The final table of the $5,000 PokerStars NAPT Mohegan Sun Main Event came to a conclusion early Sunday evening, with Vanessa Selbst taking down the title in dominating fashion. In an interesting quirk, like her 2008 WSOP PLO bracelet win over Jamie Pickering, she defeated a strip club owner, Mike Beasley in heads-up play. Beasley held the chip lead at the final table, but within 30 minutes Selbst had regained the lead, and her aggressive style meant she never relinquished her hold on the lead. Her win brought up debate on Twitter inquiring if her win would help get more women into the game, a topic that has appeared at Pokerati here and here for two examples.

Here’s the full final table results, with the edited final table coverage on ESPN2 May 10th at 10pm ET:

1 – Vanessa Selbst, $750,000
2 – Mike Beasley, $428,000
3 – Mike Woods, $240,000
4 – Scott Seiver, $190,000
5 – Alistar Melville, $150,000
6 – Derek Raymond, $115,000
7 – Cliff Josephy, $85,000
8 – Jonathan Aguiar, $60,244

NAPT Final Table Set

Mike Beasley chip leader, Four WSOP Bracelet winners remaning

by , | 8:53 am

The final table of the $5,000 PokerStars NAPT Main Event at the Mohegan Sun in Connecticut will be starting at noon Eastern time. Here’s how the final table will be situated, with live streaming available at

Seat 1: Scott Seiver (1,125,000)
Seat 2: Cliff Josephy (1,940,000)
Seat 3: Vanessa Selbst (4,545,000)
Seat 4: Derek Raymond (1,545,000)
Seat 5: Mike Beasley (4,985,000)
Seat 6: Michael Woods (2,950,000)
Seat 7: Jonathan Aguiar (1,535,000)
Seat 8: Alistar Melville (2,940,000)

Beasley took the chip lead on the final hand of play on Saturday when he eliminated Brandon Hall in 9th place. The four WSOP bracelet winners (Selbst, Josephy, Raymond and Seiver) will look to add a NAPT title to their results. When play resumes, there will be about 30 minutes left at level 26, 25,000/50,000 with a 5,000 ante. The poker world will still be focused at the Mohegan Sun on Monday as the $25,000 High Roller Bounty Shootout will get underway, with the shootout winners playing Tuesday to determine a winner. Full coverage will also be available at, with edited coverage to air in the coming months on ESPN2 of both the Main Event and Shootout.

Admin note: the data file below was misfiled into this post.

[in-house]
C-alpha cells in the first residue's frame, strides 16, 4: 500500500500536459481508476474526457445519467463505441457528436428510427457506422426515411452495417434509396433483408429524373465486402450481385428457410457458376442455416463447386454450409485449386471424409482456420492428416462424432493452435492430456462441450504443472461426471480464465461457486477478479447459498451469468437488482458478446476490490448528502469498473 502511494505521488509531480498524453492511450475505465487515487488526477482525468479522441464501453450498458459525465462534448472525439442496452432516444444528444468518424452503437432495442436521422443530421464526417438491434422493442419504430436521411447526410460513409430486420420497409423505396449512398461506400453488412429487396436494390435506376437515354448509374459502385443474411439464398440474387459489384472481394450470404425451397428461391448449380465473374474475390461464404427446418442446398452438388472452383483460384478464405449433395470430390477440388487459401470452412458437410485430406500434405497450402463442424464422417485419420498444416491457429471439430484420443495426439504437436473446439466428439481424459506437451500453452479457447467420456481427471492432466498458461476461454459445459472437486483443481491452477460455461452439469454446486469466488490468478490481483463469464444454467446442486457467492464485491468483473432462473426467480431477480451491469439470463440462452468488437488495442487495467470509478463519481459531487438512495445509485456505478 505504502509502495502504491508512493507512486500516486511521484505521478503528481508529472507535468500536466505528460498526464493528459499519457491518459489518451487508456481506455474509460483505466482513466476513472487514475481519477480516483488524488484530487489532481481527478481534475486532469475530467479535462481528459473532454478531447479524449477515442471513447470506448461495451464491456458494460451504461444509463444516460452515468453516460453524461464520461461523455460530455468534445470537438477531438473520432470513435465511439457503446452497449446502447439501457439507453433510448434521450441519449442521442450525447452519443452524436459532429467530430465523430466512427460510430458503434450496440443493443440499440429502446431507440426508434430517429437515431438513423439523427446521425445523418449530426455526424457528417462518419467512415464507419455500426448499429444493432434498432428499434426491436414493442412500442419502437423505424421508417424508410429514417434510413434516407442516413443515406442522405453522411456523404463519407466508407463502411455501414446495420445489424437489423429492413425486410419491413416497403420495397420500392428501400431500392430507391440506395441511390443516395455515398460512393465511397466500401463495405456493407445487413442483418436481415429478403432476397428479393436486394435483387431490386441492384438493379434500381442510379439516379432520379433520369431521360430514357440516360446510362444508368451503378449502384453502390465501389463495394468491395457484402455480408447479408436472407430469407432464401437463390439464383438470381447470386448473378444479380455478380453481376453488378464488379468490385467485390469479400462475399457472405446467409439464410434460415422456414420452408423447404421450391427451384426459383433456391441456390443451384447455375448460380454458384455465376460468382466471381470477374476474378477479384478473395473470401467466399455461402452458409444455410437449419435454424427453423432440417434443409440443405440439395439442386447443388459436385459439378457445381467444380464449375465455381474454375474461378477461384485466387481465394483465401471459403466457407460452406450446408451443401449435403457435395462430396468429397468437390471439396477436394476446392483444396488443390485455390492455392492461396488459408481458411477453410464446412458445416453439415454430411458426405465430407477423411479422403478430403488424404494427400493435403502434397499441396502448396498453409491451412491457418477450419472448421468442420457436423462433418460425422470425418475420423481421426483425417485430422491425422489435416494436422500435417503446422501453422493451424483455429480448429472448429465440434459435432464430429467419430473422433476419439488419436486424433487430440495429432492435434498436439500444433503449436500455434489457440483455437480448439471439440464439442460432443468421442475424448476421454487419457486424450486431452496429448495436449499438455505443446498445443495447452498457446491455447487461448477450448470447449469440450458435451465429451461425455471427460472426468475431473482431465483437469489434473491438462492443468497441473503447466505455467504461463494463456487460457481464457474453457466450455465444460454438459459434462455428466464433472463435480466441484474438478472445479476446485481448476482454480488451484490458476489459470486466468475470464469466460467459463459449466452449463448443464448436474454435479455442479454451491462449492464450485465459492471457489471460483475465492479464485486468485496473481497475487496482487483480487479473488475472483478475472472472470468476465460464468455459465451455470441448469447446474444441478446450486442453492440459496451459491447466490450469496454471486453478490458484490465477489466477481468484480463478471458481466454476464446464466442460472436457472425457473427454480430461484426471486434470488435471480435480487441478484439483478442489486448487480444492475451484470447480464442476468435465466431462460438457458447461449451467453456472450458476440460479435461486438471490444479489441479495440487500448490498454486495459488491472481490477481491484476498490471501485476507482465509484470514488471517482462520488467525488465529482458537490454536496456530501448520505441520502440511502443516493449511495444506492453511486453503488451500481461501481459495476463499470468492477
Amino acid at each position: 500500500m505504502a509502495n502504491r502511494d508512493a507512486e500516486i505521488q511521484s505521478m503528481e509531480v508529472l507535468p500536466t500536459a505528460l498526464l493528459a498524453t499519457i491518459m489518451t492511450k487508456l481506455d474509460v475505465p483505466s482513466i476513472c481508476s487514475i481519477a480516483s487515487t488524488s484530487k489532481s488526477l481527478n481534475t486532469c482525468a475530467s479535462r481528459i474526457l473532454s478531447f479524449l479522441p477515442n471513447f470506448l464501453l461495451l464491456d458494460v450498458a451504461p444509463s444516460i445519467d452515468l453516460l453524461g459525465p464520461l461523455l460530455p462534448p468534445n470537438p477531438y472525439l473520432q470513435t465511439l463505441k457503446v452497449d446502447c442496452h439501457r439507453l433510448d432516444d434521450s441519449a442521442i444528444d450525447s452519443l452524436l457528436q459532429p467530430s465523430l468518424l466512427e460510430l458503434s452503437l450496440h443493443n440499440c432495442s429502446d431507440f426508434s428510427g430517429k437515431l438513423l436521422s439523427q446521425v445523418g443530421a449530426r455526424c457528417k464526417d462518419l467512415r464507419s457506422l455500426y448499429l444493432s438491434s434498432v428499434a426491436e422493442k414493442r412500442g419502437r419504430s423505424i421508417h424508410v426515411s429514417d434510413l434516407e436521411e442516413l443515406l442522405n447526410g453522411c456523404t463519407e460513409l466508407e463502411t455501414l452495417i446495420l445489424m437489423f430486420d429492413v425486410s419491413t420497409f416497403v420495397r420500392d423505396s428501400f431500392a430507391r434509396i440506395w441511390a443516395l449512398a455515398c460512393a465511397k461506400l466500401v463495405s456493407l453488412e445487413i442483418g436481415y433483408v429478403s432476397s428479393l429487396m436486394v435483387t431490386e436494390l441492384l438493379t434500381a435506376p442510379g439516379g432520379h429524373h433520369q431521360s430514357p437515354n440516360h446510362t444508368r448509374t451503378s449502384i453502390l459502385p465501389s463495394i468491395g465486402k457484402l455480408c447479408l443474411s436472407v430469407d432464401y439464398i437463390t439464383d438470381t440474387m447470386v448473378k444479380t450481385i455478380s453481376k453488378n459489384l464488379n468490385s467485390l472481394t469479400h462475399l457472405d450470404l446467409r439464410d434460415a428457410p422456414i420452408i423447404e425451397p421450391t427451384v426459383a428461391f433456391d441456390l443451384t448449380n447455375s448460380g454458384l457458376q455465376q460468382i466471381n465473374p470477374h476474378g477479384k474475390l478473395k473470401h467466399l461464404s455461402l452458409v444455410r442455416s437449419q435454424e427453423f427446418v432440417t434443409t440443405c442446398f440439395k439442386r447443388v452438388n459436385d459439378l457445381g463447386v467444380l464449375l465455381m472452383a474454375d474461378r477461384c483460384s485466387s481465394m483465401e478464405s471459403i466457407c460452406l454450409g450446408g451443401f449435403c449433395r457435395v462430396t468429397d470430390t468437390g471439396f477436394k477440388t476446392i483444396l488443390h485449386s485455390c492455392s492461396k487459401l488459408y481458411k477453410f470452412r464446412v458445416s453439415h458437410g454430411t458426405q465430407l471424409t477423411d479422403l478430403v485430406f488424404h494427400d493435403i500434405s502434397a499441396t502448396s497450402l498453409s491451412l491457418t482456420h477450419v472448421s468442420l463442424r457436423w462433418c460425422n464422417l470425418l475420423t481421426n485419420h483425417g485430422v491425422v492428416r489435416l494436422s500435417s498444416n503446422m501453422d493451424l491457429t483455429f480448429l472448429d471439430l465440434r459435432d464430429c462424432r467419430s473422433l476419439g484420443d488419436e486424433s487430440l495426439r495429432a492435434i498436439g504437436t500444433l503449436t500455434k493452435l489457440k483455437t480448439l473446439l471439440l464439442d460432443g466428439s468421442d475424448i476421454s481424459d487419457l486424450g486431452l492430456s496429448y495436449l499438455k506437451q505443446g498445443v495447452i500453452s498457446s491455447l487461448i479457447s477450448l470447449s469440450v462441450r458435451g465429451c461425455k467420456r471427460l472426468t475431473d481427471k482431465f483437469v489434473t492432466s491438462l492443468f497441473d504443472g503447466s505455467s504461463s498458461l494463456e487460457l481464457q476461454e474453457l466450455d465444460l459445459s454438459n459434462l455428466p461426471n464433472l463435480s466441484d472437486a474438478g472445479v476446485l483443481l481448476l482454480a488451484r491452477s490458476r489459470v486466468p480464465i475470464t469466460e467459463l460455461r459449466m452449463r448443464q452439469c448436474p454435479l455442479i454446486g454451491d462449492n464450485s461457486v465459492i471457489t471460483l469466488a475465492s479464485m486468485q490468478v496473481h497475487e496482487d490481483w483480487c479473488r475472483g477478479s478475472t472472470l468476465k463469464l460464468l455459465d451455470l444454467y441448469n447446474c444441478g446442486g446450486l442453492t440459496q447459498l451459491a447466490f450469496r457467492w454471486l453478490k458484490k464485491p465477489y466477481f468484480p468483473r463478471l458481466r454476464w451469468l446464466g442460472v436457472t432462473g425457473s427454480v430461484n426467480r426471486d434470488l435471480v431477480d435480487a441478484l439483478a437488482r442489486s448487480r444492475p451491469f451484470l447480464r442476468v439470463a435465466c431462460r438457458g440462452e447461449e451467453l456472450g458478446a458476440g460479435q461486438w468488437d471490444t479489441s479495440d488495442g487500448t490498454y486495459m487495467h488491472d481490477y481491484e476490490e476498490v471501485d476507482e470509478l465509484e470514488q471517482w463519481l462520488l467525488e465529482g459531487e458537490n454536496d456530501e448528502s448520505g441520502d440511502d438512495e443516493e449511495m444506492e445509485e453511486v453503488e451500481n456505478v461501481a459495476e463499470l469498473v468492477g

Everest Poker Sues WSOP

2010 World Series loses on-the-felt sponsor

by , Apr 2, 2010 | 7:01 pm

Everest Poker, the biggest on-the-felt sponsor for the World Series of Poker, reportedly told Harrah’s officials yesterday not only that they are pulling out of a three-year sponsorship deal with the WSOP, but also that their parent company, Ultra Internet Media, is suing the WSOP’s parent company, Harrah’s, alleging breach of contract.

Fun! Now we get to see the types of numbers that Harrah’s, as a private company, would probably prefer to keep private … and we get to watch our friends at WSOP headquarters scramble for a new sponsor while, two months before the 2010 Series, they learn that an $8.4 million check they were expecting is not going to arrive.

From the Las Vegas Sun:

UIM says that in 2008 it agreed to sponsor the World Series of Poker for payments of $6.2 million for the 2008 tournament, $7.9 million for the 2009 tournament and $8.4 million for the 2010 tournament that begins May 27 at Harrah’s Rio hotel-casino in Las Vegas.


UIM says in the lawsuit it paid the amounts due to Harrah’s for the 2008 and 2009 events, but that on Thursday it notified Harrah’s it is pulling out of the 2010 tournament.

UIM said that’s because in previous years Harrah’s breached the sponsorship deal when ESPN broadcasts of the tournament by an affiliate in France, television channel RTL9, failed to display Everest’s name and logo and instead featured the name and logo of Everest competitor Full Tilt Poker.


ESPN Gets Emmy Nomination for November Nine Coverage

by , Mar 18, 2010 | 11:03 am

We’re no TV experts here — when is Gilligan’s Island gonna get the trophy it deserves? — but we knew we were looking at something special on the small screen watching Joe Cada upend the hopes and dreams of Darvin Moon and logger poker players everywhere. (Phil Ivey probably had something to do with that, too.)

Sure enough, for the second year in a row, ESPN’s WSOP coverage got an Emmy nomination.

Specifically it was for the November Nine coverage in the category “Outstanding Live Event Turnaround”.

I think they’re referring to the fine TV production work of Dave Swartz, Matt Maranz, and the 441 Productions crew, moreso than the chipstack turnaround of Cada.

WSOP Announces New TOC Format

Fan ballot to determine spots in million-dollar freeroll

by , Mar 15, 2010 | 8:12 am

The big announcement that the WSOP announced on Twitter over the weekend has now turned up online. The 2010 WSOP Tournament of Champions will have 27 players will meet in June to play for a $1 million prize pool with the winner earning $500,000. The twist for this year is that the public will vote for the remaining field of 20 WSOP bracelet winners. A list of the 521 living bracelet winners is available here , along with the current top 50 in online voting. Voting starts at noon ET March 15 and runs through June 15th at midnight. The other spots have been filled by these players:

Joe Cada – 2009 WSOP ME winner
Barry Shulman – 2009 WSOPE ME winner
Mike Sexton – 2006 WSOP TOC winner
Mike Matusow – 2005 WSOP TOC Winner
Annie Duke – 2004 WSOP TOC Winner
Two sponsor exemptions (the WSOP will announce details on how these seats will be awarded shortly)